November 24, 2010
Where did the wild turkeys go?

By Chris Macias

Norm Gold's cycled the American River Bike Trail regularly for the past 20 years, and always has a question when the holiday season rolls around. Where did all the wild turkeys go?

He usually notices the turkeys in flocks of six to 20, mingling among the squirrels, deer, quail and other animals that habitate near the American River. But once Thanksgiving approaches, it seems all that gobbling just goes away.

"My biking buddies and I joke that the turkeys have gone into hiding because people are looking for them," said Gold, an education consultant from east Sacramento. "But it's clear they're just not around. They show up after the holidays and I see them again maybe around February."

According to the California Department of Fish and Game, wild turkeys can be found in 18 percent of the state. Hunting them is allowed with a hunting license and upland game bird stamp, with a limit of one turkey during the fall hunting season.

However, folks rarely flock to the American River Bike Trail to illegally bag a Thanksgiving turkey. Wild tukey hunting is not permitted on the American River Parkway.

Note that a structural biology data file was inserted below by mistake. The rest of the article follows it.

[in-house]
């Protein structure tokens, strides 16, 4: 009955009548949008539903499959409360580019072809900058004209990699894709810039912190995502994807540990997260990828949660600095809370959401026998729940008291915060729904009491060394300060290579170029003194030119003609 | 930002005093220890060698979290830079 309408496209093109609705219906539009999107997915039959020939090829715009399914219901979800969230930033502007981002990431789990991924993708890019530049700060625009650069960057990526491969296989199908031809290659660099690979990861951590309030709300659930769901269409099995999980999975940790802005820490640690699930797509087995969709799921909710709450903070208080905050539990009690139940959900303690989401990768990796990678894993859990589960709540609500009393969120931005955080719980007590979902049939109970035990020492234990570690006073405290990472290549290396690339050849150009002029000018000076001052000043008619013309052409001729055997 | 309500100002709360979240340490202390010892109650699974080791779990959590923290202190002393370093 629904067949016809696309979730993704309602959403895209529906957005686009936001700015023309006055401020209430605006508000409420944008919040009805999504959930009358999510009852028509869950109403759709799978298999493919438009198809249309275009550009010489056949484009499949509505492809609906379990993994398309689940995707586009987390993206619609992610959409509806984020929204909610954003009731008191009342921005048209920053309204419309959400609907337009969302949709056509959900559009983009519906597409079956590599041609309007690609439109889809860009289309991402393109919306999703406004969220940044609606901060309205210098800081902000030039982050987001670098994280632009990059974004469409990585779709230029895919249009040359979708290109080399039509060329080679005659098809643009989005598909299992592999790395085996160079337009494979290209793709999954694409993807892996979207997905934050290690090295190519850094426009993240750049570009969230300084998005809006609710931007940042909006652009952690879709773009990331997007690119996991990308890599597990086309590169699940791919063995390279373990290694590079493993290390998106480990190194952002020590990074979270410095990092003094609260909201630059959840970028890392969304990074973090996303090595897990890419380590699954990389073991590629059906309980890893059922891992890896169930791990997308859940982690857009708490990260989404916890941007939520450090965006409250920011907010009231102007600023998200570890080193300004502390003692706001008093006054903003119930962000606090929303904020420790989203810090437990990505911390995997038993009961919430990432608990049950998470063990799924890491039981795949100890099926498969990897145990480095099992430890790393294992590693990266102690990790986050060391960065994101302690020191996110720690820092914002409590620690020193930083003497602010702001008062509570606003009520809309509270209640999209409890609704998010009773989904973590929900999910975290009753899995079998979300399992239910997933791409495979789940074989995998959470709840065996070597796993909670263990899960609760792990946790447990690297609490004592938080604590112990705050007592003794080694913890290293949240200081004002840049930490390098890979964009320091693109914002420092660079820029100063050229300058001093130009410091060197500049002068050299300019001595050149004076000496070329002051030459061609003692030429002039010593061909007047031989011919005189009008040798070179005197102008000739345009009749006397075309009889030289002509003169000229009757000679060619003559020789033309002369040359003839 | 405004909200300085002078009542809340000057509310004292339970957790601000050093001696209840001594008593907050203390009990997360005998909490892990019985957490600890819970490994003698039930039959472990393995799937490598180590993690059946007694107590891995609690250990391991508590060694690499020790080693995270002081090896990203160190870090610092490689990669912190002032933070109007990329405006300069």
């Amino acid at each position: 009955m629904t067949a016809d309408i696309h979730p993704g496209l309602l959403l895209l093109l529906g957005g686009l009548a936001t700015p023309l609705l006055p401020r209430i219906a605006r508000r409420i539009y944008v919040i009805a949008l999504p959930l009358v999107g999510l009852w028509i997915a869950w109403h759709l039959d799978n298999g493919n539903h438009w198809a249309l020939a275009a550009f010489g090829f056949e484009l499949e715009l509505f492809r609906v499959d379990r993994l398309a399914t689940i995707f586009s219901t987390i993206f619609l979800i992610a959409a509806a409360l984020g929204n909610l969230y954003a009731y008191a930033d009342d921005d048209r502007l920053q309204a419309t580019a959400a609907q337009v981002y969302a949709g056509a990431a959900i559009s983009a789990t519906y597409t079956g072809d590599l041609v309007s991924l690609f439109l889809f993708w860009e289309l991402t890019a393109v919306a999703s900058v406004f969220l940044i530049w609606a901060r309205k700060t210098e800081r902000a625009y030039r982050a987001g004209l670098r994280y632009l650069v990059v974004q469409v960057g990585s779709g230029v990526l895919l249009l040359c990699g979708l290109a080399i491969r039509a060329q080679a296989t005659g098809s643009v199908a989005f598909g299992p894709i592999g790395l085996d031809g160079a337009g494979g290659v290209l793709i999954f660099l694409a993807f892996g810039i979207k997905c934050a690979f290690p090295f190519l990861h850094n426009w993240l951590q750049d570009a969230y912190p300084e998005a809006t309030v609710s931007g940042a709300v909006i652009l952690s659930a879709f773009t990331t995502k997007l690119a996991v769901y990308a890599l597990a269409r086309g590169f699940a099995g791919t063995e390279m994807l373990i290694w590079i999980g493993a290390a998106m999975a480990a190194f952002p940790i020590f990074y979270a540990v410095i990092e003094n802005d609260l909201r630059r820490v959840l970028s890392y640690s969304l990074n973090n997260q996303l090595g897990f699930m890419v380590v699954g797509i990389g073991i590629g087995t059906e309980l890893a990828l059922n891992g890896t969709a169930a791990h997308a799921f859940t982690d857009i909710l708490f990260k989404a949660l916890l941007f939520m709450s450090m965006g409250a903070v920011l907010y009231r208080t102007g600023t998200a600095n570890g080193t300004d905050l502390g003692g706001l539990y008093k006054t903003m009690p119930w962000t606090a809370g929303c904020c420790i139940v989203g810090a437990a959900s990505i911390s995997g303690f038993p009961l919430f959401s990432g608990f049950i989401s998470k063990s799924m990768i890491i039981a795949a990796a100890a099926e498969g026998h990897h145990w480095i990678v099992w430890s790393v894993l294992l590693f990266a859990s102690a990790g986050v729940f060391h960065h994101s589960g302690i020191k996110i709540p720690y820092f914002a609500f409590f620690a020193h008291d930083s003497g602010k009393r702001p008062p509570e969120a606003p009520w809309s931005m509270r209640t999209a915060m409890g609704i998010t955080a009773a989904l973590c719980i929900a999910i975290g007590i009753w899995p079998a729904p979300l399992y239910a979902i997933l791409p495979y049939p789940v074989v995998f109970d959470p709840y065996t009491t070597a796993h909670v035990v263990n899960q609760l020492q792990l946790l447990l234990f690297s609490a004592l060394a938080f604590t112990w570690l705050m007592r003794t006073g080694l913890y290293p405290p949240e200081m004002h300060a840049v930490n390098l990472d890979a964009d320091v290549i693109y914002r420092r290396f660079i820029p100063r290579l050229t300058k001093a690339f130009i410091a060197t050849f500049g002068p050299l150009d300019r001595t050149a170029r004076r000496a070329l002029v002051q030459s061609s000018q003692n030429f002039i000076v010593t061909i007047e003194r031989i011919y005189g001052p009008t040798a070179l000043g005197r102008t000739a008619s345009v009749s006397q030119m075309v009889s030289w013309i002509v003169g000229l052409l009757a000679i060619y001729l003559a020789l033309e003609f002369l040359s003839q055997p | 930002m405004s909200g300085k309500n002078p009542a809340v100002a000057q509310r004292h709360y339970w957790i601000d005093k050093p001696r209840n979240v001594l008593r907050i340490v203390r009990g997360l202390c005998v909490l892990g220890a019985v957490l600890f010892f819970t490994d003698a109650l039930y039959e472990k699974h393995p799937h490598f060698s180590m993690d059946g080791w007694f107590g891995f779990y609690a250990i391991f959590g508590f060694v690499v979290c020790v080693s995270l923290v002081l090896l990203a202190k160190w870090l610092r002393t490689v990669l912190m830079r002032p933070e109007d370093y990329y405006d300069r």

"We haven't had issues with that," said Ryan Pocan, a park ranger assistant with the Sacramento County Department of Regional Parks. "We notice them a lot on the American River Parkway and they stay in the same area pretty much all year round."

You'll also find plenty of wild turkeys throughout the year at the Effie Yeaw Nature Center, located on the American River Parkway. So, the turkeys haven't been captured or completely ditched the bike trail. The turkeys just tend to scatter more this time of year to look for new food sources.

"What they're eating now is fresh green growth that's sprouting after the rain," said Brena Seck, a naturalist with the Effie Yeaw Nature Center. "There's so much of that green growth now that they just spread out. We see the turkeys every day. You can be reassured they don't dissapear. They're just eating somewhere else this time of the year, but they didn't go far."

That news makes Gold feel relieved for the turkeys.

"It is reassuring to know that they're not being poached and there's nothing nefarious going on," said Gold. "I guess the American River Parkway is a safe place to be a turkey."

Call The Bee's Chris Macias, (916) 321-1253.

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